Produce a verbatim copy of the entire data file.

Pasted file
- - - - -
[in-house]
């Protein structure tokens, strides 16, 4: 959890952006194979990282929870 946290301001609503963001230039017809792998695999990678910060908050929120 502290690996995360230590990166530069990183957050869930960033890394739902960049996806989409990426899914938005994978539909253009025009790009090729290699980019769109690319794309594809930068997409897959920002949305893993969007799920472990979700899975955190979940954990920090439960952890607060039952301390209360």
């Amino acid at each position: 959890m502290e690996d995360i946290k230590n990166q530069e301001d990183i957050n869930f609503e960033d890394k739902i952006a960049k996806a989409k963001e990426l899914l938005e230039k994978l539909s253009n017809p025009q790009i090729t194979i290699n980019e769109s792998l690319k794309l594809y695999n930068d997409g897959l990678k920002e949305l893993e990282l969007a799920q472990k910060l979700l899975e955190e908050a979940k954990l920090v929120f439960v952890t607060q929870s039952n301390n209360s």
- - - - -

[in-house]
């Protein structure tokens, strides 16, 4: 959890952006194979990282929870 946290301001609503963001230039017809792998695999990678910060908050929120 502290690996995360230590990166530069990183957050869930960033890394739902960049996806989409990426899914938005994978539909253009025009790009090729290699980019769109690319794309594809930068997409897959920002949305893993969007799920472990979700899975955190979940954990920090439960952890607060039952301390209360």
């Amino acid at each position: 959890m502290e690996d995360i946290k230590n990166q530069e301001d990183i957050n869930f609503e960033d890394k739902i952006a960049k996806a989409k963001e990426l899914l938005e230039k994978l539909s253009n017809p025009q790009i090729t194979i290699n980019e769109s792998l690319k794309l594809y695999n930068d997409g897959l990678k920002e949305l893993e990282l969007a799920q472990k910060l979700l899975e955190e908050a979940k954990l920090v929120f439960v952890t607060q929870s039952n301390n209360s």